community: “ERS provided the first complete images of the surface
deformation associated with geophysical processes. These images are
spectacular and will remain the first ever produced,” adds Peltzer.

Other scientists in different disciplines are equally impressed. “The ERS
mission’s most significant achievements to date are its detailed mapping of
the marine geoid and seafloor topography, and the use of SAR interferometry
to map deformations in the Earth’s crust,” says Dr Anny Cazenave, of
France’s CNES Laboratoire d’Etudes en GÈophysique et OcÈanographie Spatiale.

“The ERS programme has shown us that satellite altimetry is a new and
very valuable tool to monitor surface continental waters with important
applications to continental hydrology, regional climate variability and
water resources policy,” adds Dr Cazenave.

According to Dr Per Knudsen and Dr Ole Andersen, of Denmark’s KMS, “The ERS
mission gave us altimetry data which enabled us to study the marine gravity
field in very high detail; altimeter data which enabled us to study the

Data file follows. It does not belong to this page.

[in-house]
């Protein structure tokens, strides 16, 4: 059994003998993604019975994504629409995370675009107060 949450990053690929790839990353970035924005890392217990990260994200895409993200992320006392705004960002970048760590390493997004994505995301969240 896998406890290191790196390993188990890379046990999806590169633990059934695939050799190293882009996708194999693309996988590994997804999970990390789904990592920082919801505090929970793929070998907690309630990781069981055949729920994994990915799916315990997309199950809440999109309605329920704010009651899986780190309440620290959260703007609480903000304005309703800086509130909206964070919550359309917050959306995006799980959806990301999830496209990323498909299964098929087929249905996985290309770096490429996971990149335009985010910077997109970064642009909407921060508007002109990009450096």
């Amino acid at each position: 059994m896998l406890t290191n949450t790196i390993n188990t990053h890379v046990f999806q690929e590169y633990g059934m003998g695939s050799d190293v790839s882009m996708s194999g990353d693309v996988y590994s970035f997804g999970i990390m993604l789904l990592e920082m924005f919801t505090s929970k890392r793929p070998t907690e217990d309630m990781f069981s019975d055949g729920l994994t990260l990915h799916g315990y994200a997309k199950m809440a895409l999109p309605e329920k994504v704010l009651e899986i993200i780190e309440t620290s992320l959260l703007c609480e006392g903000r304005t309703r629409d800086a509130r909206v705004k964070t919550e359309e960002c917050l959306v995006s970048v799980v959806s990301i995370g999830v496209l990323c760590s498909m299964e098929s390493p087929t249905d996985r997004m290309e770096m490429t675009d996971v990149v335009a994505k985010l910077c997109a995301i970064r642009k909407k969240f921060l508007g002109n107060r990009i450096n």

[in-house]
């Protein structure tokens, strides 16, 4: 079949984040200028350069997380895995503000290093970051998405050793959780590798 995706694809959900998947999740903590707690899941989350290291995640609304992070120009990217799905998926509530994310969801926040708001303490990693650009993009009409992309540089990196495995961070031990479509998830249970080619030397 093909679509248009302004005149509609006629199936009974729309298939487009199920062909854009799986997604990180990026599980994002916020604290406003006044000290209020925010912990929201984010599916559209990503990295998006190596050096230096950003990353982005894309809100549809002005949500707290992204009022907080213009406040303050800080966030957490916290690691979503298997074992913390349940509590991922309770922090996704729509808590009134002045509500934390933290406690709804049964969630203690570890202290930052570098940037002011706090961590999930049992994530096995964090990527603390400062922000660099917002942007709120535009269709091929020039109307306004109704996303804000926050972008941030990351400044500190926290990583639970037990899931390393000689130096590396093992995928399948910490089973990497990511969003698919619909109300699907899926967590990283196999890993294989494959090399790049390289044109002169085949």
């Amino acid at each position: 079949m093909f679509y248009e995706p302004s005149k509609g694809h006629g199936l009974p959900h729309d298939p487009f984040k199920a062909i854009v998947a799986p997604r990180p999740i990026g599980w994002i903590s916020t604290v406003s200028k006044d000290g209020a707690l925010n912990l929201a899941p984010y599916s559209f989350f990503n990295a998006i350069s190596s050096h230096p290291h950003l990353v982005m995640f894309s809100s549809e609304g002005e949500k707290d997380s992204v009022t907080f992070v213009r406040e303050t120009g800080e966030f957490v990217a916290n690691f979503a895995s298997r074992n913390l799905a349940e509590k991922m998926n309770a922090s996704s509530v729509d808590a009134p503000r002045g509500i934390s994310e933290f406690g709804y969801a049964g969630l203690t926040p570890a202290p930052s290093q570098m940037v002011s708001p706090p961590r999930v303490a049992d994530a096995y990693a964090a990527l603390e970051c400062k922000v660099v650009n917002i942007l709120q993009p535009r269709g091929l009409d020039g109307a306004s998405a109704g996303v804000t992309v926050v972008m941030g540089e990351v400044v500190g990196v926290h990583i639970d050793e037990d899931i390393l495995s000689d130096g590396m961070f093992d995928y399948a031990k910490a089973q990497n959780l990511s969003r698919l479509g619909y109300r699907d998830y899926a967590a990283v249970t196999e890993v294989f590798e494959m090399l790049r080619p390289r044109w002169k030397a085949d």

marine gravity field and ocean dynamics in polar regions; and we were able
to map the height of the entire ice sheet in Greenland — including the
altitude of the centre, which had never been measured before.”

“In atmospheric science, the ERS programme’s most significant achievements
have been the global measurement from space of minor trace gases responsible
for ozone depletion, measurements of air pollution (trace gases in the
troposphere) from space, and exploiting the possible synergy of different
sensors on the same platform, which is an important lesson for Envisat,”
explains Ankie Pieters from KNMI, the Royal Dutch Meteorological Institite.
“ERS showed us that it is possible to use global space measurements
to support global change studies, leading to political decisions on
international agreements and treaties, and changes in the behaviour of
society — companies adopting green labelling, for example,” Pieters adds.

ERS has not only made a major contribution to research. Data from ERS
instruments is being used operationally in a number of applications.
“ERS-SAR provided a unique data source, which enabled national organisations
to prototype and validate the operational infrastructure for oil spill
detection and sea ice mapping services. ERS SAR data was also important
for establishing agreements with end users to demonstrate the capabilities,
and these information services would not have the performance levels seen
today without the benefit of ERS SAR,” explains Jan-Petter Pedersen from